Many sustainability solutions have focused on densification. By bringing people and places closer together resources can be used more efficiently, transportation distances are cut and humans’ impact on the environment is lower than unbridled urban sprawl. Creating this densification is difficult especially in the United States. However, with the advent of social media such as Facebook, we are virtually denser than perhaps any other time in our history. This virtual density may provide sustainability opportunities and solutions where physical densification has not been possible.
NiSE has been exploring the possibilities of accessing the opportunities in virtual density through two projects that use mobile devices that provide real-time location through GPS and maintain virtual networks of people through websites like Facebook. These mobile devices have the potential to revolutionize transportation and delivery systems in ways that drastically decrease greenhouse gas emissions and provide access to humanitarian products in even the most rural of areas. Our two projects are:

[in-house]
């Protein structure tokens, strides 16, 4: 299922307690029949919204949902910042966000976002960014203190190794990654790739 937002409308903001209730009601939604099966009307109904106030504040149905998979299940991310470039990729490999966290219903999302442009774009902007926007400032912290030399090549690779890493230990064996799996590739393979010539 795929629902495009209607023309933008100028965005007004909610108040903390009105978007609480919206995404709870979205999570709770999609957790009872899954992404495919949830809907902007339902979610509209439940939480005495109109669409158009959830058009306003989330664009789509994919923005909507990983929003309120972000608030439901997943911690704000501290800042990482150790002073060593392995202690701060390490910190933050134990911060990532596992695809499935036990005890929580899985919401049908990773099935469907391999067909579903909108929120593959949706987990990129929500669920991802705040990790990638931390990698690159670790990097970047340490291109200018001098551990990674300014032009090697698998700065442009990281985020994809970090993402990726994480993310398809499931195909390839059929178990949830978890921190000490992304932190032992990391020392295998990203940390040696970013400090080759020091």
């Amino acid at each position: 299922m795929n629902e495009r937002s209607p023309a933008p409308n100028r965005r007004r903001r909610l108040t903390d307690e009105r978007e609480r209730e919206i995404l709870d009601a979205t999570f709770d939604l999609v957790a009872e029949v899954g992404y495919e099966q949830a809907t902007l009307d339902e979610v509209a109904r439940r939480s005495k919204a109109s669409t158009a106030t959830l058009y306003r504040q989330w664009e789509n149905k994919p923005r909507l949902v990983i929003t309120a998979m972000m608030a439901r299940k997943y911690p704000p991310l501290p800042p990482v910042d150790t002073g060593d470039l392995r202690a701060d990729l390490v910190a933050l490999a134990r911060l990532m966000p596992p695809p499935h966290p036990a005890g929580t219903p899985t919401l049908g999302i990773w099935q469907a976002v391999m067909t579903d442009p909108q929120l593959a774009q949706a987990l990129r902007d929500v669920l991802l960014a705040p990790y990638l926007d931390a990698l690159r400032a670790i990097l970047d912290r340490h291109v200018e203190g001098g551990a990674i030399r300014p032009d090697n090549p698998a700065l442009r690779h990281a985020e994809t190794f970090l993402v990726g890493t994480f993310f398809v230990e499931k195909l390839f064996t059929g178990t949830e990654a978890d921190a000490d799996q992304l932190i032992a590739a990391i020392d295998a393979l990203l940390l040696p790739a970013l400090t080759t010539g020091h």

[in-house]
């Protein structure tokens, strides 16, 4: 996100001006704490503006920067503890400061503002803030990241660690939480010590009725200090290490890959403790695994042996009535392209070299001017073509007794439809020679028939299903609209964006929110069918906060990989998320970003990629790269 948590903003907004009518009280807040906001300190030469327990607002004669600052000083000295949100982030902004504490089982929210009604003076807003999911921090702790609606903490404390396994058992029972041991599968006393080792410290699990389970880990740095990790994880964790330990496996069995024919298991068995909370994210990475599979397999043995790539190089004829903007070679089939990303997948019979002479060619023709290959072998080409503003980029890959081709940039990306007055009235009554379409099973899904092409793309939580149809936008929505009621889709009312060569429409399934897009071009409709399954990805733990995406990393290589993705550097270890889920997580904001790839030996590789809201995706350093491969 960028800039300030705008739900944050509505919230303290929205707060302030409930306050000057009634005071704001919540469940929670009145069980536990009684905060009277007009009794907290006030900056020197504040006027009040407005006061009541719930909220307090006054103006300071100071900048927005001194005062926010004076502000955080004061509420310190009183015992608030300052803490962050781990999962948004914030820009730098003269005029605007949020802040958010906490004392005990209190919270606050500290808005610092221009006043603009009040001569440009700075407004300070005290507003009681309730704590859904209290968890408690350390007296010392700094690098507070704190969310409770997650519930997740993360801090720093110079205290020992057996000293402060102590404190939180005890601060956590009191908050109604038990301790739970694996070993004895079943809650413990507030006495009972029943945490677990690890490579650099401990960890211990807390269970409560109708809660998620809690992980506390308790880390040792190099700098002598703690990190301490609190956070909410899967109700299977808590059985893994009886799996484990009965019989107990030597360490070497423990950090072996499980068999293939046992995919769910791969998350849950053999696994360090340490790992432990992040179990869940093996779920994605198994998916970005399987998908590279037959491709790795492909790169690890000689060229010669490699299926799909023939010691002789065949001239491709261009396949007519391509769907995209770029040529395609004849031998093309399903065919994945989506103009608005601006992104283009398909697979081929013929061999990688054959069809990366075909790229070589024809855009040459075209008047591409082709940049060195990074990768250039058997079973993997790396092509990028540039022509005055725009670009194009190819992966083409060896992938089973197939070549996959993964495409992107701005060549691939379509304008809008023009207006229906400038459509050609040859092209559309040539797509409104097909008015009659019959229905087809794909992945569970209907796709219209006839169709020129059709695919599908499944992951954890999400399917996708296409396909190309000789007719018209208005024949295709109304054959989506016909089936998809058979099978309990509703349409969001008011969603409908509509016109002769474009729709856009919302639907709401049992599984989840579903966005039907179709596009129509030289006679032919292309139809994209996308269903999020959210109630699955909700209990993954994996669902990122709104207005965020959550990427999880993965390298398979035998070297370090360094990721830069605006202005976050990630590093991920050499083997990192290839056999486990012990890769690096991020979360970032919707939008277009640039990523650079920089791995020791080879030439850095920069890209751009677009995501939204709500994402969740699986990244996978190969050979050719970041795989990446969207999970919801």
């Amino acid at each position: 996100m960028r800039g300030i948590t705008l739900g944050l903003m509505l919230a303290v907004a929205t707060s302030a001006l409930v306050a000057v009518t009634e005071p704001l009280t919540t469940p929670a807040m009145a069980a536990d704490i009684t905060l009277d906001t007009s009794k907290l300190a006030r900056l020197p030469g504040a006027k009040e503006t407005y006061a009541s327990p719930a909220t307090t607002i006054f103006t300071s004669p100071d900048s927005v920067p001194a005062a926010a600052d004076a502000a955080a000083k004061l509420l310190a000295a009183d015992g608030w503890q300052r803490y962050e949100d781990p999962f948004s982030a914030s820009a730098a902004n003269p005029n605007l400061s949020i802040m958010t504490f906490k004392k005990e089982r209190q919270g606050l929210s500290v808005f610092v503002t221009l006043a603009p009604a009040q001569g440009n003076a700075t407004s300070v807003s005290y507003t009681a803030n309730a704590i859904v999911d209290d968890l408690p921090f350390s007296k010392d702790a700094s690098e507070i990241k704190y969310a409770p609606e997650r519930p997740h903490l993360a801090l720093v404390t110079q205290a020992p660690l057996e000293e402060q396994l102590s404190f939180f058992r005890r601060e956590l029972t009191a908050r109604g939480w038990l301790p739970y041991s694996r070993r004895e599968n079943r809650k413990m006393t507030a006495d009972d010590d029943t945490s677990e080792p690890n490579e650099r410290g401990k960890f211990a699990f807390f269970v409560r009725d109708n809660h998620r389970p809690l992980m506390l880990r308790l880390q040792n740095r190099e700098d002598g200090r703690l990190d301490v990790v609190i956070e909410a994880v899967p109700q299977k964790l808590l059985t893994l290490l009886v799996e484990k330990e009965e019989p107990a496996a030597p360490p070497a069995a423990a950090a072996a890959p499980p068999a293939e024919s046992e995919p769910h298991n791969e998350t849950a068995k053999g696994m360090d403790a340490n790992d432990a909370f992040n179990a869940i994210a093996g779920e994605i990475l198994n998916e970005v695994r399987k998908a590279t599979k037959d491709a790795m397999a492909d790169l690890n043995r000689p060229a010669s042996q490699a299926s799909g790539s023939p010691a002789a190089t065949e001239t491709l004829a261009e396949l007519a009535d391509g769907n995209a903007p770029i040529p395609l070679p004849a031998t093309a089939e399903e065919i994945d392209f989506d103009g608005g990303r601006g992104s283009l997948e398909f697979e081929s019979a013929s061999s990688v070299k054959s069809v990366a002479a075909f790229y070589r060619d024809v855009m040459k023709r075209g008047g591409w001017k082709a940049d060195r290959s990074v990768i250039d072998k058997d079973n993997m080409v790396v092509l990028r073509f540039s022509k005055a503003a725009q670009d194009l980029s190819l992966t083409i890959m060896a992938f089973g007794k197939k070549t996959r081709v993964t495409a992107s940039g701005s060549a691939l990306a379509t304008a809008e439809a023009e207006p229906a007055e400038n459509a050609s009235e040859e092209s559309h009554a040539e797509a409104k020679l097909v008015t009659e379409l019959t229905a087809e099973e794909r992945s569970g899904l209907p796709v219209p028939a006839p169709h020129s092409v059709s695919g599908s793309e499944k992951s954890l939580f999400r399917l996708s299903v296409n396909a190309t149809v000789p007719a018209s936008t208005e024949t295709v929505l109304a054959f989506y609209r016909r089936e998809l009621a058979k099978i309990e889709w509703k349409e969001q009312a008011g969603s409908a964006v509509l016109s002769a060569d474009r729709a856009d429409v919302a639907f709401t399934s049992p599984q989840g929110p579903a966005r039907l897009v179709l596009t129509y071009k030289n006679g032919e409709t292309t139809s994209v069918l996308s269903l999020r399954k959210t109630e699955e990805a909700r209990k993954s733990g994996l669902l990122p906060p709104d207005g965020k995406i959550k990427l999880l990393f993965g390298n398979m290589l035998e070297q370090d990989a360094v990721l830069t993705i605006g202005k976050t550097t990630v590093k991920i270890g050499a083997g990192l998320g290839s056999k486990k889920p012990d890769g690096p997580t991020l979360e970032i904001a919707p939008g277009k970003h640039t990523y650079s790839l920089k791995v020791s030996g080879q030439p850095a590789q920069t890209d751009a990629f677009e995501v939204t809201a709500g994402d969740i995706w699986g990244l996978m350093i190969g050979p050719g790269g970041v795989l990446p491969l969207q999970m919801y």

- Last-Mile Delivery: By materializing social relationships and leveraging spatial and networked information our models explore how sharing excess transportation capacity between friends can reduce the environmental impacts associated with the “last-mile” package delivery systems from online purchases.
- Smart Delivery: We are looking at human daily movement and activities in a rural area in Northern Tanzania to determine the possibility of using cell phones and “Facebook” like social media to create a network of people capable of moving small batches of childhood vaccines into rural areas.
Potential Impact and Expected Outcomes
This initiative has already demonstrated enormous potential for decreasing greenhouse gas emissions associated with the last mile of delivery of a package in urban and suburban areas. We will continue refining our models and exploring their applications for solving environmental and humanitarian sustainable densification problems.